At AXA, we believe diverse teams are more successful than ones where everyone is the same. Here, Charlie Beadle explains how he’s been supported with his dyslexia and the importance of looking at your strengths.
I was diagnosed with dyslexia by a psychologist when I was about six years old. My school spotted that whilst I was really good at some tasks, my reading age was low and I struggled to spell words like ‘and’ and ‘to’. Throughout my time at primary and secondary school I had lots of extra time and support, especially when it came to exams. I ended up getting an A in my English Literature GCSE and achieved ABB in my Media, Psychology and PE A levels – I never would have been able to achieve that without the extra support I had. I went on to Exeter University and got a 2.1 in Business Management and later went back to university to do a Masters in Organisational Analysis and HRM at Kings College in London.
I currently work for AXA as a Talent Sourcing Partner, which means I headhunt great talent for AXA. It suits me as it plays to my strengths of being able to verbally interact with people about AXA. In my previous role and organisation, my role was a lot broader and involved a lot more admin, which is not my strong point. At AXA, I’m able to work from home on some days, which helps me then get through my e-mails and admin in a quiet environment. Open plan offices with lots of phones ringing and people talking can be distracting for someone who is dyslexic. There are also lots of focus rooms in our London office, so I can sit in a quiet zone for tasks that require more concentration.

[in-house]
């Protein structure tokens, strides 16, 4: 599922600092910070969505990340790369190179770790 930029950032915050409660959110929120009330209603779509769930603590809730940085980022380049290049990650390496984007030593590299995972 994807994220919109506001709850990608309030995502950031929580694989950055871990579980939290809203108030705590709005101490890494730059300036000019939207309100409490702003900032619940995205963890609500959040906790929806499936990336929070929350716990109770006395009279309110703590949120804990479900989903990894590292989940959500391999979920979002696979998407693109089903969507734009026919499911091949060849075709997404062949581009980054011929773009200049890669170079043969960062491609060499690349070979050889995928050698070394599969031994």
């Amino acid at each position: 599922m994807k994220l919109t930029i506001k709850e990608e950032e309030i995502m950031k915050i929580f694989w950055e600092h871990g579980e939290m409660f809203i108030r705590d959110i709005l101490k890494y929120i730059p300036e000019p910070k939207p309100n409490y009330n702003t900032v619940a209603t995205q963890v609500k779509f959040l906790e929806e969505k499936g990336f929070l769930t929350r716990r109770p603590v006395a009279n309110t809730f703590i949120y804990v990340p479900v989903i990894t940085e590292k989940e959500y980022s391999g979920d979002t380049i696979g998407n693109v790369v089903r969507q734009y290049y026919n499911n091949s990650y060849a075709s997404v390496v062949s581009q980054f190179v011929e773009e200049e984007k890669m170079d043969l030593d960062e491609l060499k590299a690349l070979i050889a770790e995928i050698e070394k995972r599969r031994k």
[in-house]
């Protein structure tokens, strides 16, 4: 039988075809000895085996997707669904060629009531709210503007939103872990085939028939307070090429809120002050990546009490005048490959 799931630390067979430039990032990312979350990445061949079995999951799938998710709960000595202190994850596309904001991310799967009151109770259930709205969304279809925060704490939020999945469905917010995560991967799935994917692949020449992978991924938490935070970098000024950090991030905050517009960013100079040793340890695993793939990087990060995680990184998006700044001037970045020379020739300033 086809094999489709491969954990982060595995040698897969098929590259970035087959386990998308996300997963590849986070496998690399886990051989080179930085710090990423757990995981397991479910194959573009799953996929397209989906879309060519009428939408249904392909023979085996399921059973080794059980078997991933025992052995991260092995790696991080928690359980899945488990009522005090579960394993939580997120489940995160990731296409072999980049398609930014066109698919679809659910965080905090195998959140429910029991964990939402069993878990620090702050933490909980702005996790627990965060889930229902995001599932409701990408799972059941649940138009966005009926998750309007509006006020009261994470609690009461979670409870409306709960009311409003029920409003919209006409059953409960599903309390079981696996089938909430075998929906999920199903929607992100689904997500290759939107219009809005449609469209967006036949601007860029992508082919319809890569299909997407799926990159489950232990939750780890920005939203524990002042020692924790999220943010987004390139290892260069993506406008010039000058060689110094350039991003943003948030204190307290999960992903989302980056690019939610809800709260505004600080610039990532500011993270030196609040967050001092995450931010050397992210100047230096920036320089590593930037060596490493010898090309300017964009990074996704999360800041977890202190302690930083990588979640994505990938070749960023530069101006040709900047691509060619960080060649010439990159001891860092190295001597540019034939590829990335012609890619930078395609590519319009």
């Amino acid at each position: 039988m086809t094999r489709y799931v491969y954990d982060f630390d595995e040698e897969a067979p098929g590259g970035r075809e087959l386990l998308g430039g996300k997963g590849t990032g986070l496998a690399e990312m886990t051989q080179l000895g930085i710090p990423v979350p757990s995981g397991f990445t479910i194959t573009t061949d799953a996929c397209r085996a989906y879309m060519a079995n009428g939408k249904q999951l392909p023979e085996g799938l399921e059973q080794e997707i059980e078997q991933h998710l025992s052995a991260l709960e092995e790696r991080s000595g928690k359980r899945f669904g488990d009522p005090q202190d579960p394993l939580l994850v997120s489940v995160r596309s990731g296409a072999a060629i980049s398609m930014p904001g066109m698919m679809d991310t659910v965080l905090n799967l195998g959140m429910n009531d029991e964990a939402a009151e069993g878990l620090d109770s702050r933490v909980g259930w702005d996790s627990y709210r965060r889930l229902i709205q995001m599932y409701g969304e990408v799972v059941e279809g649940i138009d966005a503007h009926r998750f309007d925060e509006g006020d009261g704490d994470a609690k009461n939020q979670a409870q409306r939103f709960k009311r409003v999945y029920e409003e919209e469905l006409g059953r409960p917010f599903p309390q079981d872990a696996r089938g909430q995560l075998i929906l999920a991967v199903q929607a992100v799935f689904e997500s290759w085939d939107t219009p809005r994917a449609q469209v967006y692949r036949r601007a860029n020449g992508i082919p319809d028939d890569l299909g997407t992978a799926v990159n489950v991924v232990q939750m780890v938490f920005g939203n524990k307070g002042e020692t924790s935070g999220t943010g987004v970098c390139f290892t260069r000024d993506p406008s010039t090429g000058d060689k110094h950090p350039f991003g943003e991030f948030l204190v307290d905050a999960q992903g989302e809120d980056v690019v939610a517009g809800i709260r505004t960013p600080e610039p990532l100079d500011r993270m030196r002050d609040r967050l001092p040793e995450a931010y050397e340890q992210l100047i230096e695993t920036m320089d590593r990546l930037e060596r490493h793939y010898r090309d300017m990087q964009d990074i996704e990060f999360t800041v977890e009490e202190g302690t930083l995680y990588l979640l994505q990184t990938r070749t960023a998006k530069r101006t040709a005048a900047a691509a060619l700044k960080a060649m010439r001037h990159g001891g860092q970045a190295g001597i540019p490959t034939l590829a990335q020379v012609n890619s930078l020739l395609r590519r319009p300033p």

The ideas man
My manager, Karen, is really supportive. She knows to give me extra time to write things down during our catch-up meetings, and even lets me record conversations so that I can play them back, to make sure I’ve got all the information I need. And while there are many perceived negatives associated with dyslexia, I always like to focus on the benefits or strengths that I get from it. I’m really good at lateral and connected thinking, for example. And if you’re looking for strategy or ideas, I’m your man! In my short time here, my manager has said that I’ve already come up with lots of useful ideas that she hadn’t previously thought of, so I’m looking forward to growing my role in time.
If you’re dyslexic and currently looking for a job, my top tip would be, don’t hide it. In my first job, I didn’t want anyone to know, but actually, not only will people be able to help you, you’ll be able to utilise your skills much better.
Interested to learn more about dyslexia at AXA? Sophia shares her experience of disclosing her dyslexia when applying for our graduate programme and offers some top tips for dealing with dyslexia in the workplace in her blog, Dyslexia won’t hold you back at AXA.